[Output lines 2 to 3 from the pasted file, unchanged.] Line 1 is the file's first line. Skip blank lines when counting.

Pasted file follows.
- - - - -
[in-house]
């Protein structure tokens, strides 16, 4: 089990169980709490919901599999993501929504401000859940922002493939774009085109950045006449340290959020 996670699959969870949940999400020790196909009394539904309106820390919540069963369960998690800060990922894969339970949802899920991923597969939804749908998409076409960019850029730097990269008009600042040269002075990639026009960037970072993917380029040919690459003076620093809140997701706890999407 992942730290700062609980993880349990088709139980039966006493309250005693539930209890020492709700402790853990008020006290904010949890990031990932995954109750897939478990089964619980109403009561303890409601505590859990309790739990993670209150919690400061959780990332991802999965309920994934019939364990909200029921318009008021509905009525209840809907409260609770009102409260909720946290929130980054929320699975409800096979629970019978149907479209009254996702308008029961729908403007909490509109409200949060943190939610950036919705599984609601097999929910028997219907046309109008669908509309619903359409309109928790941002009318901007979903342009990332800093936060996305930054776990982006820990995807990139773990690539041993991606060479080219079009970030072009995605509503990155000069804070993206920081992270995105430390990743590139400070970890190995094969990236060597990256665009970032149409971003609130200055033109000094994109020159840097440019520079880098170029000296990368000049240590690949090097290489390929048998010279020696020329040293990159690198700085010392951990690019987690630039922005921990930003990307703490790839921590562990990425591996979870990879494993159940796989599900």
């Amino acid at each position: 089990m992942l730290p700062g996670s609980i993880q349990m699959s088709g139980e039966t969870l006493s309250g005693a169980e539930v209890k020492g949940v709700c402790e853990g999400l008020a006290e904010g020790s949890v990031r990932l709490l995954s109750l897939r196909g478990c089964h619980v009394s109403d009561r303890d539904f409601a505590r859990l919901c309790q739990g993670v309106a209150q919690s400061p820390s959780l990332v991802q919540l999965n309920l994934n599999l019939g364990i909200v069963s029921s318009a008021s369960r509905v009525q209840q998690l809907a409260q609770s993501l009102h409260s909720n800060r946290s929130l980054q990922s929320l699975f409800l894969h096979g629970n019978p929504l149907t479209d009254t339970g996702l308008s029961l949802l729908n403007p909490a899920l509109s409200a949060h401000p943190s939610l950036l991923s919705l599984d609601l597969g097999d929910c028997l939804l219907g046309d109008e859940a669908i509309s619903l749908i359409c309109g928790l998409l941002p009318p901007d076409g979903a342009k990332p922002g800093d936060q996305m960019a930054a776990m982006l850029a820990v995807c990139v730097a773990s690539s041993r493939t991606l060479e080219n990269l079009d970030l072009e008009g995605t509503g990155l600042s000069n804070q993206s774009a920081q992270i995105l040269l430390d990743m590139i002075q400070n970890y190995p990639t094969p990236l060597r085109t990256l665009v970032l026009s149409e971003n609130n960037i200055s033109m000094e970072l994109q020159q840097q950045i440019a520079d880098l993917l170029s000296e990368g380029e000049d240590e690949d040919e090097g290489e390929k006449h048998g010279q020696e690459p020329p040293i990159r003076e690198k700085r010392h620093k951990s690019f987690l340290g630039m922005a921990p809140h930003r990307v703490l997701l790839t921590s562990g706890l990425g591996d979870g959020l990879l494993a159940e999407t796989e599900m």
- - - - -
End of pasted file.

């Protein structure tokens, strides 16, 4: 089990169980709490919901599999993501929504401000859940922002493939774009085109950045006449340290959020 996670699959969870949940999400020790196909009394539904309106820390919540069963369960998690800060990922894969339970949802899920991923597969939804749908998409076409960019850029730097990269008009600042040269002075990639026009960037970072993917380029040919690459003076620093809140997701706890999407 992942730290700062609980993880349990088709139980039966006493309250005693539930209890020492709700402790853990008020006290904010949890990031990932995954109750897939478990089964619980109403009561303890409601505590859990309790739990993670209150919690400061959780990332991802999965309920994934019939364990909200029921318009008021509905009525209840809907409260609770009102409260909720946290929130980054929320699975409800096979629970019978149907479209009254996702308008029961729908403007909490509109409200949060943190939610950036919705599984609601097999929910028997219907046309109008669908509309619903359409309109928790941002009318901007979903342009990332800093936060996305930054776990982006820990995807990139773990690539041993991606060479080219079009970030072009995605509503990155000069804070993206920081992270995105430390990743590139400070970890190995094969990236060597990256665009970032149409971003609130200055033109000094994109020159840097440019520079880098170029000296990368000049240590690949090097290489390929048998010279020696020329040293990159690198700085010392951990690019987690630039922005921990930003990307703490790839921590562990990425591996979870990879494993159940796989599900």
């Amino acid at each position: 089990m992942l730290p700062g996670s609980i993880q349990m699959s088709g139980e039966t969870l006493s309250g005693a169980e539930v209890k020492g949940v709700c402790e853990g999400l008020a006290e904010g020790s949890v990031r990932l709490l995954s109750l897939r196909g478990c089964h619980v009394s109403d009561r303890d539904f409601a505590r859990l919901c309790q739990g993670v309106a209150q919690s400061p820390s959780l990332v991802q919540l999965n309920l994934n599999l019939g364990i909200v069963s029921s318009a008021s369960r509905v009525q209840q998690l809907a409260q609770s993501l009102h409260s909720n800060r946290s929130l980054q990922s929320l699975f409800l894969h096979g629970n019978p929504l149907t479209d009254t339970g996702l308008s029961l949802l729908n403007p909490a899920l509109s409200a949060h401000p943190s939610l950036l991923s919705l599984d609601l597969g097999d929910c028997l939804l219907g046309d109008e859940a669908i509309s619903l749908i359409c309109g928790l998409l941002p009318p901007d076409g979903a342009k990332p922002g800093d936060q996305m960019a930054a776990m982006l850029a820990v995807c990139v730097a773990s690539s041993r493939t991606l060479e080219n990269l079009d970030l072009e008009g995605t509503g990155l600042s000069n804070q993206s774009a920081q992270i995105l040269l430390d990743m590139i002075q400070n970890y190995p990639t094969p990236l060597r085109t990256l665009v970032l026009s149409e971003n609130n960037i200055s033109m000094e970072l994109q020159q840097q950045i440019a520079d880098l993917l170029s000296e990368g380029e000049d240590e690949d040919e090097g290489e390929k006449h048998g010279q020696e690459p020329p040293i990159r003076e690198k700085r010392h620093k951990s690019f987690l340290g630039m922005a921990p809140h930003r990307v703490l997701l790839t921590s562990g706890l990425g591996d979870g959020l990879l494993a159940e999407t796989e599900m």